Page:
It’s hard not to see that there’s a lot of bad out there.
People are suffering. Maybe in trouble. Maybe it’s just bad luck. It could be the deluge of shocking and disturbing things we see on the news, in the newspapers or on social media.
It seems to be everywhere.
We recently reported some very sad news, including the death of a woman and two small children in a Topeka house fire. The Topeka Capital-Journal reports that Kyle J. Tyler, 32, of Holton, was arrested in connection with the fire and charged with four counts of aggravated assault, three counts of first-degree murder in the commission one felony and two counts of aggravated assault child endangerment.
Additionally, the Capital-Journal reports that Raymond Tilton is mourning the loss of his 16-month-old son Jackson Tilton, who died Jan. 8, four days after being hospitalized with severe brain injuries, according to his father. Dustin J. Kelley Sr. was arrested later and faces charges including first-degree murder linked to Jackson’s death. Kelley was the boyfriend of Sarah Snipes, Jackson’s mother.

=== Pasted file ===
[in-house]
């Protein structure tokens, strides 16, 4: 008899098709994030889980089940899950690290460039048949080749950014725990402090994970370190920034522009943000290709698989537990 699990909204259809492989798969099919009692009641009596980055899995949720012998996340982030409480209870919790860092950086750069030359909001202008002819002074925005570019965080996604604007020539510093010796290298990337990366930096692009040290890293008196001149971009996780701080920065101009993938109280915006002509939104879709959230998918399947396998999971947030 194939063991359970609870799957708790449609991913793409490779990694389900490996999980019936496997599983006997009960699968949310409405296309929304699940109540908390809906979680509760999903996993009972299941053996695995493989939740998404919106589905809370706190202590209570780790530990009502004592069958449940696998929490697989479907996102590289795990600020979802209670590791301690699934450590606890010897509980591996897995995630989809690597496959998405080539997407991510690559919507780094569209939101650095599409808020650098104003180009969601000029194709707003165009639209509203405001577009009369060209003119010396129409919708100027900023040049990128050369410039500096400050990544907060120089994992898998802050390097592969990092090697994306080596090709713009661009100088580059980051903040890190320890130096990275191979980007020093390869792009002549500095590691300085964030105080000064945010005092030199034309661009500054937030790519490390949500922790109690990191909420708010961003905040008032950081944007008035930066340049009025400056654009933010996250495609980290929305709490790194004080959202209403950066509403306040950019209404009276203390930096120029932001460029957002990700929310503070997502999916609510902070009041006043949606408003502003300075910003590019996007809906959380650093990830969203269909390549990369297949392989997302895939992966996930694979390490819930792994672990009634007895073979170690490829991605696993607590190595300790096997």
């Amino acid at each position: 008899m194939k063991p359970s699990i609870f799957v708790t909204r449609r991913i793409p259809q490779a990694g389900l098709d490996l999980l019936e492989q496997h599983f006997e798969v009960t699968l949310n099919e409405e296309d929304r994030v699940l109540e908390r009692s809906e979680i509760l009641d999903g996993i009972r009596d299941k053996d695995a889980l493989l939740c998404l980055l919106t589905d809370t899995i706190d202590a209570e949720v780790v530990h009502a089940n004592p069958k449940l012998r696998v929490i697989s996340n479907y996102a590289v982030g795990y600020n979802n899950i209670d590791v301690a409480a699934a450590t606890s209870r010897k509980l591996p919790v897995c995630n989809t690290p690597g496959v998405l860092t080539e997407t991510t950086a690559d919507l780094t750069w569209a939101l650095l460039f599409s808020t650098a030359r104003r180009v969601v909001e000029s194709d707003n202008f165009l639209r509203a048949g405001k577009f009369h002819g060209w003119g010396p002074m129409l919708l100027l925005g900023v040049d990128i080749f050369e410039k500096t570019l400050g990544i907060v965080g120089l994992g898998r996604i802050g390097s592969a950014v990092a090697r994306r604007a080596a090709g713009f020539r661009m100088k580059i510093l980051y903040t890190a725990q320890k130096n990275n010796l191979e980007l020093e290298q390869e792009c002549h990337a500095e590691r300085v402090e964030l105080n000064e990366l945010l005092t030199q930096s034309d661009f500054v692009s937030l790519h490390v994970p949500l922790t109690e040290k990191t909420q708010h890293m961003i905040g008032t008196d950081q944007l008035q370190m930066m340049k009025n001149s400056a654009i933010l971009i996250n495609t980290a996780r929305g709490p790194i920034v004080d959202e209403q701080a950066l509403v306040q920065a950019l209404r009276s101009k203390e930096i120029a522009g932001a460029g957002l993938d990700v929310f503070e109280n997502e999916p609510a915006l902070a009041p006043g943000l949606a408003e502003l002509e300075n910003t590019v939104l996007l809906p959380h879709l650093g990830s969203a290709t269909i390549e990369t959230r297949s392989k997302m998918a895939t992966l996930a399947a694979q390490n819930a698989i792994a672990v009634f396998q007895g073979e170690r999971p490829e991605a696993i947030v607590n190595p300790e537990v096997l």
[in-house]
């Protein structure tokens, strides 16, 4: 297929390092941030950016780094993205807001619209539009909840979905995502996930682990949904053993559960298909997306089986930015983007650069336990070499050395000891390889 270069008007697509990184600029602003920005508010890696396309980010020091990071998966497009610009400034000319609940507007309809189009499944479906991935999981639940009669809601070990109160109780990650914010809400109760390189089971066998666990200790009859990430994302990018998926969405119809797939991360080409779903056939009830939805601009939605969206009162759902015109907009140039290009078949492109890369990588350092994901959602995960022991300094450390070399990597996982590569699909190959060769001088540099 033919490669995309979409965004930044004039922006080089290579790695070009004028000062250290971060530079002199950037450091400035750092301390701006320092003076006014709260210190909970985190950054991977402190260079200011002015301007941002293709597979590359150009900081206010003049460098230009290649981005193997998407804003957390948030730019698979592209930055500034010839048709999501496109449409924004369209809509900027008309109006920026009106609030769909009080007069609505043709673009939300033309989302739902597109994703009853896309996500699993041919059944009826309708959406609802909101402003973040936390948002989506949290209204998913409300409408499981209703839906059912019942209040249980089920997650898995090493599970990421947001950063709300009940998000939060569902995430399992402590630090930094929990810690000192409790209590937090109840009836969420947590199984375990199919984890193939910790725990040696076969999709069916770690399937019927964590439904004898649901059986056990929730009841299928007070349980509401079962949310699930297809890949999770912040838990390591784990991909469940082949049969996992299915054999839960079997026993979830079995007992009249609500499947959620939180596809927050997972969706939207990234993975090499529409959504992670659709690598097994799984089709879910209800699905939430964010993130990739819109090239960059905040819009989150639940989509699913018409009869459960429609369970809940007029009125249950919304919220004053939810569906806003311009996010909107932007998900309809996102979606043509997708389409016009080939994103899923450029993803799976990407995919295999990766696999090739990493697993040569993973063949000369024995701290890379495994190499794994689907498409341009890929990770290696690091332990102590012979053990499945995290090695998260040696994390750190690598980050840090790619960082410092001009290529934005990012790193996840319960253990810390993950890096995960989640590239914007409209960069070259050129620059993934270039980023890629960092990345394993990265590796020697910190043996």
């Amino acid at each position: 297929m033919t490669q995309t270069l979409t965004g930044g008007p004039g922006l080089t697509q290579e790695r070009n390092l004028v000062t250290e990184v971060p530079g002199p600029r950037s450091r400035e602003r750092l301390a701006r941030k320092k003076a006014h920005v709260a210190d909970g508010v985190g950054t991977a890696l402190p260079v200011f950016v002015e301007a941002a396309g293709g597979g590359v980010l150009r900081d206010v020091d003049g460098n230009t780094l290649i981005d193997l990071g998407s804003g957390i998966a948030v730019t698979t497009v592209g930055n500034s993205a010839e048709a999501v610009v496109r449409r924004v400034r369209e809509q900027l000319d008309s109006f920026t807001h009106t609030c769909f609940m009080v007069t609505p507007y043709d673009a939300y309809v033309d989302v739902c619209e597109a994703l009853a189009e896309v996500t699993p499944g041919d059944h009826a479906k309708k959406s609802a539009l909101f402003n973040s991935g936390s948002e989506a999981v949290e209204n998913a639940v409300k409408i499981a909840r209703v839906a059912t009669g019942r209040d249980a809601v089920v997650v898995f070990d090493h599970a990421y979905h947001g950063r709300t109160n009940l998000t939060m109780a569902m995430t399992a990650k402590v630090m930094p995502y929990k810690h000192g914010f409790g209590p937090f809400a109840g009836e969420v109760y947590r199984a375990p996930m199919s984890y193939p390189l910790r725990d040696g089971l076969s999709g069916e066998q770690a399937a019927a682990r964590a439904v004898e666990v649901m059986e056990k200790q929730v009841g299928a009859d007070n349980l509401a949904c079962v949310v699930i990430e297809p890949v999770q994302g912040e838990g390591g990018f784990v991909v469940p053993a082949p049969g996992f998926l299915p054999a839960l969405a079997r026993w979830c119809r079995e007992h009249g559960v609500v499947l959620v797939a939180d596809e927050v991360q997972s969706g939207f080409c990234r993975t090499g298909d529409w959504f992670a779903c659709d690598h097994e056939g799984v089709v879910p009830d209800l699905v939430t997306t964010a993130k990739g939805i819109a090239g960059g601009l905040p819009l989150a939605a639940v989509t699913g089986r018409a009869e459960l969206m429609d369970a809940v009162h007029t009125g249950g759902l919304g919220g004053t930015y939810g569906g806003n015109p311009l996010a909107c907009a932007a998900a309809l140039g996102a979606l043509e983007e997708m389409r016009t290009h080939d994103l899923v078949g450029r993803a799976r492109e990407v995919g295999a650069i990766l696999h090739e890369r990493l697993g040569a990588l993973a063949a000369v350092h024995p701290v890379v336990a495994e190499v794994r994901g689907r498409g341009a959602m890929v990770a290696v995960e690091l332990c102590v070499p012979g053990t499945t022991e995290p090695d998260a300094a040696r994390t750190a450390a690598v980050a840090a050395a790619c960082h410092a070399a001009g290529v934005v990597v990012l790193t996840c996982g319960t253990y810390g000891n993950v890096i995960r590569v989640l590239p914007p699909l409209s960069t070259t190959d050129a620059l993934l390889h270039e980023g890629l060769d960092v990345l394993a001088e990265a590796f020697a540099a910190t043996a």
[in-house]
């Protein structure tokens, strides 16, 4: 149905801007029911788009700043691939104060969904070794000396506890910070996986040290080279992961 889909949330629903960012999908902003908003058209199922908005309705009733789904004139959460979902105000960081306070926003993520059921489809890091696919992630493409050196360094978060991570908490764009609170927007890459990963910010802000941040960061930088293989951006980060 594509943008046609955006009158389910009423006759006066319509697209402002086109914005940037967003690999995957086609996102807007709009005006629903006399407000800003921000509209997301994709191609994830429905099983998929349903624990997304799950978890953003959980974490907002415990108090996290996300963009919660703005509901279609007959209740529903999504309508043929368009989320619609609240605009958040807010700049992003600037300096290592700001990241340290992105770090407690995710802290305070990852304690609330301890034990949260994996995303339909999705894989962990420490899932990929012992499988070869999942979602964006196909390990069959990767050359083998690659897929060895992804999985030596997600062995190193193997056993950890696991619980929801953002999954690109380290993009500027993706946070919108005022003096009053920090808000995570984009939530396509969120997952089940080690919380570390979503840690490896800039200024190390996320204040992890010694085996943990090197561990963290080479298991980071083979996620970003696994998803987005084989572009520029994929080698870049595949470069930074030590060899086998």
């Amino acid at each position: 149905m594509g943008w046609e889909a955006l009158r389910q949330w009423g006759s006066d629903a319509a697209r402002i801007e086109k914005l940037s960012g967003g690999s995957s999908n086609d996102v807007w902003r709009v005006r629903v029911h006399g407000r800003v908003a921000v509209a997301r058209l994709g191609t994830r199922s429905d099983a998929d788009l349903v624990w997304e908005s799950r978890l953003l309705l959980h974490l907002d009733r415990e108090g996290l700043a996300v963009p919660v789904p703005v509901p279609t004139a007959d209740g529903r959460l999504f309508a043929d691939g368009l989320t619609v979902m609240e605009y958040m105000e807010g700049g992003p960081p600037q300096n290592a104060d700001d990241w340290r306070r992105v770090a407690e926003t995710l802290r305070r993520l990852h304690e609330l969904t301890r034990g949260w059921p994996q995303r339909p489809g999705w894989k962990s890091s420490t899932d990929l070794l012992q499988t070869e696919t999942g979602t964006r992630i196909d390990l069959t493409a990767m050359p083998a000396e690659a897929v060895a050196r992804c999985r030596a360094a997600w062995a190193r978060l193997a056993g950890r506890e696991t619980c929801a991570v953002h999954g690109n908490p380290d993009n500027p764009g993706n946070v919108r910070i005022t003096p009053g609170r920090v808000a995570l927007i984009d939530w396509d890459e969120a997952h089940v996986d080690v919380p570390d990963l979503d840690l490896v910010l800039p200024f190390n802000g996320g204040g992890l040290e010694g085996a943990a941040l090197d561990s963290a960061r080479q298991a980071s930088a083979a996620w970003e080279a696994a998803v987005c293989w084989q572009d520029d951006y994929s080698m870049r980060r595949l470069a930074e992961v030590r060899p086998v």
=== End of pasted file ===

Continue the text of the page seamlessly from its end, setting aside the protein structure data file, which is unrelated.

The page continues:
We heard about the deadly gun violence over the weekend in California.
These stories are heartbreaking. We don’t want to read them, but we have an obligation to talk about them.
For those of you who may be struggling, we want you to know that you are seen and loved. There are people who can and will help you. Such resources are especially available for victims of domestic violence.
The Topeka Capital-Journal reports that after Topeka witnessed four recent domestic homicide deaths, Mayor Mike Padilla on Tuesday encouraged anyone who sees couples and families struggling with domestic problems to let them know that help is available.
“We are asking the community – when they have that chance, when they see someone struggling – to give them that opportunity, because there are a number of organizations that are working together to try and address these issues,” he said.
Potential sources of help for those experiencing domestic issues include the Northeast Kansas YWCA Center for Safety and Empowerment hotline at 888-822-2983 and the Kansas Crisis Hotline at 888-363-2287. If you are in immediate danger, call 911. Get help. Please get treated.
Violence is never the answer. Be kind to each other. Help each other if you can.
Stay safe, readers, and if you see anything, ask, “How can I help?”